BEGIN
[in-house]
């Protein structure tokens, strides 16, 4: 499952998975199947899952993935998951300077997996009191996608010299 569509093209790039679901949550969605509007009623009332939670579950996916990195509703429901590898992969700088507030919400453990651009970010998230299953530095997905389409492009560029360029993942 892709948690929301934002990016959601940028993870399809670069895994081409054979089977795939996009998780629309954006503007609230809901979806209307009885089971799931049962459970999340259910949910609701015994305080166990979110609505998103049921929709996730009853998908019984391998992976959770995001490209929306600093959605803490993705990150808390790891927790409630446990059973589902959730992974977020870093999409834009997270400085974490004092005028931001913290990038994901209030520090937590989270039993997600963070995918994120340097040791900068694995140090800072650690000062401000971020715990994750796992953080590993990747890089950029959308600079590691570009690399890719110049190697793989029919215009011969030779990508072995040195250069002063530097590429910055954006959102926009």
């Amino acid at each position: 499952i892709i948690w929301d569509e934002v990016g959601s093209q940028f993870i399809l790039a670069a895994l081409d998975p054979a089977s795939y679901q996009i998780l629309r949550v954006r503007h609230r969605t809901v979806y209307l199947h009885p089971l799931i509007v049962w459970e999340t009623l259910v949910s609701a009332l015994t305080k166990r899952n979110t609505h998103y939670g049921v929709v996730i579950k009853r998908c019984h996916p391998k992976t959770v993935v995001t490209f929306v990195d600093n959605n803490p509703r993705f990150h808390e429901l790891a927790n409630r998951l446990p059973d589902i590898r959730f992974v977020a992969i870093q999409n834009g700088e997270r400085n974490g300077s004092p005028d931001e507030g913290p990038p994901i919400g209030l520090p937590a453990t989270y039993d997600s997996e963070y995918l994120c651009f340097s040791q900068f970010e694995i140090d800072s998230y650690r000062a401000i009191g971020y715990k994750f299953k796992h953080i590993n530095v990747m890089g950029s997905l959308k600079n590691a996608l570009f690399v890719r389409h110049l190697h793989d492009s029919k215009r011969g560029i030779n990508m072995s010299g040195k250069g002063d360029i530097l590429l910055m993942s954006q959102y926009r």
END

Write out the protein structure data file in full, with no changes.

[in-house]
């Protein structure tokens, strides 16, 4: 499952998975199947899952993935998951300077997996009191996608010299 569509093209790039679901949550969605509007009623009332939670579950996916990195509703429901590898992969700088507030919400453990651009970010998230299953530095997905389409492009560029360029993942 892709948690929301934002990016959601940028993870399809670069895994081409054979089977795939996009998780629309954006503007609230809901979806209307009885089971799931049962459970999340259910949910609701015994305080166990979110609505998103049921929709996730009853998908019984391998992976959770995001490209929306600093959605803490993705990150808390790891927790409630446990059973589902959730992974977020870093999409834009997270400085974490004092005028931001913290990038994901209030520090937590989270039993997600963070995918994120340097040791900068694995140090800072650690000062401000971020715990994750796992953080590993990747890089950029959308600079590691570009690399890719110049190697793989029919215009011969030779990508072995040195250069002063530097590429910055954006959102926009």
């Amino acid at each position: 499952i892709i948690w929301d569509e934002v990016g959601s093209q940028f993870i399809l790039a670069a895994l081409d998975p054979a089977s795939y679901q996009i998780l629309r949550v954006r503007h609230r969605t809901v979806y209307l199947h009885p089971l799931i509007v049962w459970e999340t009623l259910v949910s609701a009332l015994t305080k166990r899952n979110t609505h998103y939670g049921v929709v996730i579950k009853r998908c019984h996916p391998k992976t959770v993935v995001t490209f929306v990195d600093n959605n803490p509703r993705f990150h808390e429901l790891a927790n409630r998951l446990p059973d589902i590898r959730f992974v977020a992969i870093q999409n834009g700088e997270r400085n974490g300077s004092p005028d931001e507030g913290p990038p994901i919400g209030l520090p937590a453990t989270y039993d997600s997996e963070y995918l994120c651009f340097s040791q900068f970010e694995i140090d800072s998230y650690r000062a401000i009191g971020y715990k994750f299953k796992h953080i590993n530095v990747m890089g950029s997905l959308k600079n590691a996608l570009f690399v890719r389409h110049l190697h793989d492009s029919k215009r011969g560029i030779n990508m072995s010299g040195k250069g002063d360029i530097l590429l910055m993942s954006q959102y926009r």